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Psychology in everyday life

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Introduction

7/10/2009 Sarah Burn Psychology in everyday life Psychological ideas are used frequently in everyday life. They can be found in the media or discussed with your friends or even strangers. Psychological research findings are regularly found on TV, radio, internet and in newspapers. You come across all sorts of different kinds of psychological information; such as origins of behaviour, consciousness the brain and emotions. These are always under debate in many different countries. These public debates help us to make psychology a visible part of everyday life. Media coverage can confuse us when wanting to find out about psychology. Psychological knowledge can be presented in number of different ways. Common sense * Ideas have long been presented in the media; a good illustration of this kind of common sense is the topic of leadership. Gordon Brown is prime minister of Britain; he is regularly under discussion in the media. * He is commonly talked about in everyday language; the media often raises questions on; leadership qualities, is he good at his job? Is he fit to rule the country? His failing as a leader. His private life. * The media can also present dubious interpretations of psychology, they are largely drawn upon to support arguments that journalists want to make. * Recently in many countries there are books, radio programmes, articles and TV series that deal with psychological research and debate in a serious manner. ...read more.

Middle

Psychological research often addresses questions that originate in common-sense understandings. This direction of influence between psychology and ordinary, could suggest that psychology is no more than common sense. But as a field of enquiry, psychology is about much more than common sense; it investigates its subject matter. * Psychology is evidence-based. This can be knowledge about people and psychological processes that are common in the culture or it could come from personal experiences. It is often called common-sense. One tradition in the study of personality began from the ordinary-language adjectives that everyone uses to describe people's characteristics. Psychological researchers have chosen research topics and studied them in ways that reflect their own life concerns. * Evidence-based research findings often contradict the common-sense understandings of the time; they can produce new understandings that eventually become accepted as common sense. Psychologists may begin from 'ordinary' knowledge or their own preoccupations, they start formulating their research questions using the existing body of psychological knowledge (the literature) and the evidence-based research. Developments can lead to entirely new research directions. A new direction is neuropsychology and the increasing application of brain-imaging techniques; it is a way of understanding behaviour and mental processes. The diversity of psychology Psychology is concerned with the full range of what makes us human, psychology has always been a diverse, multi-perspective discipline. Philosophers asked the first psychology questions, then by biologists, physiologists and medical scientists. ...read more.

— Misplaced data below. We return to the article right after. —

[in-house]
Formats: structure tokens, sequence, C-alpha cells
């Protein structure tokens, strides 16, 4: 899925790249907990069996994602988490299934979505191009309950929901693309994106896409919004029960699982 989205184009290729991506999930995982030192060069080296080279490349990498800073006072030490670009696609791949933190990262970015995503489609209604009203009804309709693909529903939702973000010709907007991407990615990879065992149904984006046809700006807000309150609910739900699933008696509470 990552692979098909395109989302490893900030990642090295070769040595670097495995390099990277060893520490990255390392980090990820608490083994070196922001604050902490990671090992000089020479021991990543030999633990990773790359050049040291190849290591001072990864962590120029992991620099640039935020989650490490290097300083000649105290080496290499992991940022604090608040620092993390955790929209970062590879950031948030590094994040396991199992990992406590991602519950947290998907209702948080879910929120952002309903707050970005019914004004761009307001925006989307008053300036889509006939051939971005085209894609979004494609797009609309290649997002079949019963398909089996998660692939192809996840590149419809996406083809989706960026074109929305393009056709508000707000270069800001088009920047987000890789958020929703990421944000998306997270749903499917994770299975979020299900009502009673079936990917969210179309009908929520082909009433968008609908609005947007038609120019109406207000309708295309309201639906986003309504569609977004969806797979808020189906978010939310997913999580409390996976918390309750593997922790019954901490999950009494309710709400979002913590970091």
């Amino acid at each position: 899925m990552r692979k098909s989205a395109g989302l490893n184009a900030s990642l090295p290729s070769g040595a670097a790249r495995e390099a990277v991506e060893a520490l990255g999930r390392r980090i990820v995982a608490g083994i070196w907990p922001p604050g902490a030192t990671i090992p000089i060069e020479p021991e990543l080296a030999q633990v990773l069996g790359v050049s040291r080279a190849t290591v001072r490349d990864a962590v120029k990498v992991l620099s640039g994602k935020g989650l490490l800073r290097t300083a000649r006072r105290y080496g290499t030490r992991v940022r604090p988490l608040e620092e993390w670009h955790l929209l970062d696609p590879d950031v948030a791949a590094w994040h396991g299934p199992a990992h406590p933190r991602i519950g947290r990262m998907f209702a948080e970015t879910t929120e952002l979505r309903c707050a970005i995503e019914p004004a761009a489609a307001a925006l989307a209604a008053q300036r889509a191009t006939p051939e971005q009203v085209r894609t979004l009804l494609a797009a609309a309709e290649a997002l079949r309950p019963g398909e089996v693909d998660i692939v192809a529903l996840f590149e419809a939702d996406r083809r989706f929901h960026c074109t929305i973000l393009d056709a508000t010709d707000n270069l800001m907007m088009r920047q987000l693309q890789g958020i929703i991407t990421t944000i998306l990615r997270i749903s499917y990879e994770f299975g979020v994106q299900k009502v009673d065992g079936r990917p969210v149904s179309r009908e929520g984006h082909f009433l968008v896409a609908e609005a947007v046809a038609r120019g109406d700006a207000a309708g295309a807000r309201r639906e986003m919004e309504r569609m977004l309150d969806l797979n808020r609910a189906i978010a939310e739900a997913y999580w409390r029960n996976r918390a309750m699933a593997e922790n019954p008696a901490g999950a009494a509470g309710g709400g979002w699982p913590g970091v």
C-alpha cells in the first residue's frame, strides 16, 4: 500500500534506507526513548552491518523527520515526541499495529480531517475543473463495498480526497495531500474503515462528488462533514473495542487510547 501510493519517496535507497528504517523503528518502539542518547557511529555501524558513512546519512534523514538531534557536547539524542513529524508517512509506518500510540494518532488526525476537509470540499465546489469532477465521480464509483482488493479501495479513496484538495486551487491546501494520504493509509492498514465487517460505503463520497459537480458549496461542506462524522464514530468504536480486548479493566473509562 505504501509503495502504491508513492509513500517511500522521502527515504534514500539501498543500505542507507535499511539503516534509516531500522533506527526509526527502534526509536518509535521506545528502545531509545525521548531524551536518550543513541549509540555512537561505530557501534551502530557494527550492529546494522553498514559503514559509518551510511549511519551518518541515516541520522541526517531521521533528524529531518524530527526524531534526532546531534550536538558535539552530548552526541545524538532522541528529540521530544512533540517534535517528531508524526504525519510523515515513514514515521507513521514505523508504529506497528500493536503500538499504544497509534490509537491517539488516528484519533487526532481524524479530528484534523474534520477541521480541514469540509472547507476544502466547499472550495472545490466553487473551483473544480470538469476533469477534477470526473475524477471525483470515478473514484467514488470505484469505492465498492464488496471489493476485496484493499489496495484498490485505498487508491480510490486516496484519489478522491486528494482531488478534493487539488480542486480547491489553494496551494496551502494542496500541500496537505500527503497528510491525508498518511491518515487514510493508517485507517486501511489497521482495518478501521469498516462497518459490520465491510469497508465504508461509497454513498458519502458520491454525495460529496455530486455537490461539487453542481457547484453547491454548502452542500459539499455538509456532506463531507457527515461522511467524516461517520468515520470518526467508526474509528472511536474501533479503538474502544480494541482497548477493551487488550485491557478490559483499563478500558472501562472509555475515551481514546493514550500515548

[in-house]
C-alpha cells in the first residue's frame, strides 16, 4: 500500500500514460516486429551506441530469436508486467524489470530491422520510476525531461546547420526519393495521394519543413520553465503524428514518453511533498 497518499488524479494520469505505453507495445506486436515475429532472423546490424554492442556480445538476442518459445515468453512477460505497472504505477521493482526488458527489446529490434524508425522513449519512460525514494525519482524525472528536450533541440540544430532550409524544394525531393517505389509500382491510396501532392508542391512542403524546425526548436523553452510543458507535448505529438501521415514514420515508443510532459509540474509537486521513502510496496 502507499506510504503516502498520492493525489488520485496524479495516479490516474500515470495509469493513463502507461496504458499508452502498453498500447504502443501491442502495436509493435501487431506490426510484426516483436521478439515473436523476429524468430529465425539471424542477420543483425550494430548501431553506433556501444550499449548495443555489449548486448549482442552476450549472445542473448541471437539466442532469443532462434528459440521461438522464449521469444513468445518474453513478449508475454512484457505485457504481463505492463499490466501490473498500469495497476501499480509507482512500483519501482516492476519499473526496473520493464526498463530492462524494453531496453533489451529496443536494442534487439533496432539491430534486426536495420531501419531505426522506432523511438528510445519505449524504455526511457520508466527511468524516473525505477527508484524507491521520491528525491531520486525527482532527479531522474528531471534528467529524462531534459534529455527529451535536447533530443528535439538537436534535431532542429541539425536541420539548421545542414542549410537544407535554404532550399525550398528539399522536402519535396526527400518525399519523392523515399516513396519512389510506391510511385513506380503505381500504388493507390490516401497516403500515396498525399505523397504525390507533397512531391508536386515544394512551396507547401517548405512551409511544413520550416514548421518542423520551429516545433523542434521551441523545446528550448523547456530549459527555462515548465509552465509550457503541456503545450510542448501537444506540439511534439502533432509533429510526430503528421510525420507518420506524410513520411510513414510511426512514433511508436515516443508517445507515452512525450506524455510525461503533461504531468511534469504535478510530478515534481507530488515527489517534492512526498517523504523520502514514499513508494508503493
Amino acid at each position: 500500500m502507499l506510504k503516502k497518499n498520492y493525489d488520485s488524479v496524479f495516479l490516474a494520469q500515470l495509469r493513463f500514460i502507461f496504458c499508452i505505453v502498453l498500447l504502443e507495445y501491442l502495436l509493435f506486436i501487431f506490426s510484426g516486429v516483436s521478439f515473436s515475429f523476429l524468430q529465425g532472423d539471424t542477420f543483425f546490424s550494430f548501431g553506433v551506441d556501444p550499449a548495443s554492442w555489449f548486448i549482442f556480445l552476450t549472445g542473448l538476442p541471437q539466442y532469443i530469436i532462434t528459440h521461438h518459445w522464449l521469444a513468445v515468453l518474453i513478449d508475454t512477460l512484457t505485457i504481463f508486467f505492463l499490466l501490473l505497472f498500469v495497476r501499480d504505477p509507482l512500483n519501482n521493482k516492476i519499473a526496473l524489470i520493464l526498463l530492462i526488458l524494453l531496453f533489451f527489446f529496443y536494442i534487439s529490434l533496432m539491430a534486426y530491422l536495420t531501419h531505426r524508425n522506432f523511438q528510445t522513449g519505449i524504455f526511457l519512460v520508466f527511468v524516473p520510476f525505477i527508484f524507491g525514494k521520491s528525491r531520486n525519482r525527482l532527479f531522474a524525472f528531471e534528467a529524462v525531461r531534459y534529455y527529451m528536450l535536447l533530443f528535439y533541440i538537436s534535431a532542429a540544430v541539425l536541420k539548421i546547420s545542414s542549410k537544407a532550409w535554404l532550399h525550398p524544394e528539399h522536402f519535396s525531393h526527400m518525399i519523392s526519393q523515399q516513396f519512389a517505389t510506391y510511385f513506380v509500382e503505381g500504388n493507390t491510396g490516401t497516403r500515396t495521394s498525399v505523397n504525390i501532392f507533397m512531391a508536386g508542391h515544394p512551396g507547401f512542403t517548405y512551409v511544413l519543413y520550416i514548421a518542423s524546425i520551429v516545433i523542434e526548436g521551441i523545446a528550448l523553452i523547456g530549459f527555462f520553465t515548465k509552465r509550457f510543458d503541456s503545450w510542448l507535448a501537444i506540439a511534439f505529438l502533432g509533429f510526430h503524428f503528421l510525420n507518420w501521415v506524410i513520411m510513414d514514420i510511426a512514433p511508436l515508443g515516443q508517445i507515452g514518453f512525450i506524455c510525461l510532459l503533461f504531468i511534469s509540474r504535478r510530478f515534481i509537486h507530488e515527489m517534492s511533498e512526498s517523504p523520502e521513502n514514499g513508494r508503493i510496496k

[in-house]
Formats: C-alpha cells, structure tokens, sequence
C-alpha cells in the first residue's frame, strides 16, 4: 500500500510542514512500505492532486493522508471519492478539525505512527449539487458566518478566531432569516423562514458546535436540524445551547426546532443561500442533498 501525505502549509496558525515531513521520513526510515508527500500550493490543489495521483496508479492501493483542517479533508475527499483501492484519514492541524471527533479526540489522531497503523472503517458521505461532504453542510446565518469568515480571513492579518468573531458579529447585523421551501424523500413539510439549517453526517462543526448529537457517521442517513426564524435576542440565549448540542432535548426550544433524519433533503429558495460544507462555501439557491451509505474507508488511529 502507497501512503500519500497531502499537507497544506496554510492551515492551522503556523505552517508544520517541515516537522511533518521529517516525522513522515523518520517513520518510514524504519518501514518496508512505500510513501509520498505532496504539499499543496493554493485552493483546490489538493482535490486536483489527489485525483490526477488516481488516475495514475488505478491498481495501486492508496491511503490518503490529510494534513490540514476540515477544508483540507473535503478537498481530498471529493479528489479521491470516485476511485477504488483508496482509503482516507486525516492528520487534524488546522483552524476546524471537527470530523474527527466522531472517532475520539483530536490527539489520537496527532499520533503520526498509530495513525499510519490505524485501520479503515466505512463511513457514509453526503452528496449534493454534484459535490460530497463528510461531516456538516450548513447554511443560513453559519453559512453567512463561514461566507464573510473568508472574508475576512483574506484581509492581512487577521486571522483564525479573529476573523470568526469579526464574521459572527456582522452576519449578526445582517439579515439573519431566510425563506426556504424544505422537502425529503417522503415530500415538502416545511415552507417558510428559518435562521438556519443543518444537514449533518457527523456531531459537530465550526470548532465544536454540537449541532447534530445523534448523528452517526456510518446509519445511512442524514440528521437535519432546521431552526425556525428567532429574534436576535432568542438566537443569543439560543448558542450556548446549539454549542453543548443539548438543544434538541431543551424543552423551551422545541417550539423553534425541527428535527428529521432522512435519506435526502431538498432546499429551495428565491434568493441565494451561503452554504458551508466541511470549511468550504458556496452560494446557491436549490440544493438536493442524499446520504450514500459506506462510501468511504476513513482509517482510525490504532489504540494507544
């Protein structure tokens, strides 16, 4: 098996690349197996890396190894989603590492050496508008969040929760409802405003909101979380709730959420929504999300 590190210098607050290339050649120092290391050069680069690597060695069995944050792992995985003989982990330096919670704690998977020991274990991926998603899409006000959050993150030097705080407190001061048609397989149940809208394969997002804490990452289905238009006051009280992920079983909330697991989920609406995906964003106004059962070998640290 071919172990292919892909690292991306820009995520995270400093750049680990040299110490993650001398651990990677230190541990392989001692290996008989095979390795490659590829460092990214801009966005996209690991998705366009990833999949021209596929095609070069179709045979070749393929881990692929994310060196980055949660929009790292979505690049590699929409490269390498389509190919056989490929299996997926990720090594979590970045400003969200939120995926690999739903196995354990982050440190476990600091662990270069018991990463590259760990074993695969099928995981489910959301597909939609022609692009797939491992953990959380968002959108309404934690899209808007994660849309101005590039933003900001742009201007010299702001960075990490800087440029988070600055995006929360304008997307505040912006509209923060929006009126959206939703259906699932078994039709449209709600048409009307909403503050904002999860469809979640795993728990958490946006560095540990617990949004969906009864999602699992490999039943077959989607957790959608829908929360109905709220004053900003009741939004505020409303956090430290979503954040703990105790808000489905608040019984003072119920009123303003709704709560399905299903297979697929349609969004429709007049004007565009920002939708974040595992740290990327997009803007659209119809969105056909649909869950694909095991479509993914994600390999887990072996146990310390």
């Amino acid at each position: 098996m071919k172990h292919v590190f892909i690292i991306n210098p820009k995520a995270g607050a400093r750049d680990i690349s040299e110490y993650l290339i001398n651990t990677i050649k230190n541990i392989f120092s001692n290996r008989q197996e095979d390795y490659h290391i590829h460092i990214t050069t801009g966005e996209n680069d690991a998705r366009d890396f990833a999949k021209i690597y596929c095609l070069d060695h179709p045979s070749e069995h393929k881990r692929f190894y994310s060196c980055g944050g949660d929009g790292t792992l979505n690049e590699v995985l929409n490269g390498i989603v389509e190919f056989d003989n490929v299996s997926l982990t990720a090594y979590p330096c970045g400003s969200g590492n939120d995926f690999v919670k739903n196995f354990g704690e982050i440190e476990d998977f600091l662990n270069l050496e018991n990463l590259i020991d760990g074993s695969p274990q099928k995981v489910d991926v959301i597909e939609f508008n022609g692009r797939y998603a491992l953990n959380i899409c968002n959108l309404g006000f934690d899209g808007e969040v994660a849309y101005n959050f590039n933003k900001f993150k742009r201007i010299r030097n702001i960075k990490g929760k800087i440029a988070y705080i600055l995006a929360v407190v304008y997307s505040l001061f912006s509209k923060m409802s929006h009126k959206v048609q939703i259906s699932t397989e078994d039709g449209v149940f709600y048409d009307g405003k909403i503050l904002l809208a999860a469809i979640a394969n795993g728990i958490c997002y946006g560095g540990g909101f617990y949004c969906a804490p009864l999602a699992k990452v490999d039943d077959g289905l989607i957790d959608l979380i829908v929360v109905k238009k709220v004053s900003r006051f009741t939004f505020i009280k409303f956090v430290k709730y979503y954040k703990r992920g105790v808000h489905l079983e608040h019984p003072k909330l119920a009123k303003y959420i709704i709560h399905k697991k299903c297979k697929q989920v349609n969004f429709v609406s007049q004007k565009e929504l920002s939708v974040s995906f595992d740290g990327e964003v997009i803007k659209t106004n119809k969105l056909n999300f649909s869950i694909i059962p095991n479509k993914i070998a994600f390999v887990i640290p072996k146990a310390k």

Conclusion

Psychologists should study only behaviours that are observable from the outside and should not make assumptions about mental states and the goings on inside the head. * There was a 'cognitive revolution' in the 1960s; it was an important shift in thinking about psychology. Psychologists began to take a greater interest in what goes on in the mind. This is known as cognitive psychology. It starts with the study of learning, and then became the study of information processing associated with mental activities such as attention, perception and memory. * Recently there has been a second cognitive revolution; a broadening of focus from mental processes to studying how meaning is understood through cultural practices and language. * Psychologists are increasingly concerned with investigating issues relevant to people's everyday functioning; their social and cultural contexts. The practical and professional application of psychology is important in many areas of life. * Psychologists work as consultants, therapists, and professional advisors in a range of settings such as education, the workplace, sport and mental health; they research areas of immediate practical concern such as dyslexia, stress, police interviewing of eye-witnesses, and autism. * So, whilst earlier traditions like psychoanalysis or behaviourism still contribute and produce important innovations, the discipline of psychology has continued to develop in ways which have fostered an ever broader range of perspectives. No one approach is either 'right', or adequate for answering all psychological questions. As a result, psychology is now seen as legitimately multifaceted. ...read more.

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The writer has included quite a lot of information about everyday psychology in the essay. Throughout there is a sense however, that much of the writing has been copied and the writer needs to explain things in their own words for fear of being accused of plagiarism. The 'common sense' section needs explaining more fully and improved upon in order to improve the overall essay score. When discussing the social impact and the diversity of psychology in everyday life, the quality of the writing improves.

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Marked by teacher Linda Penn 29/05/2013

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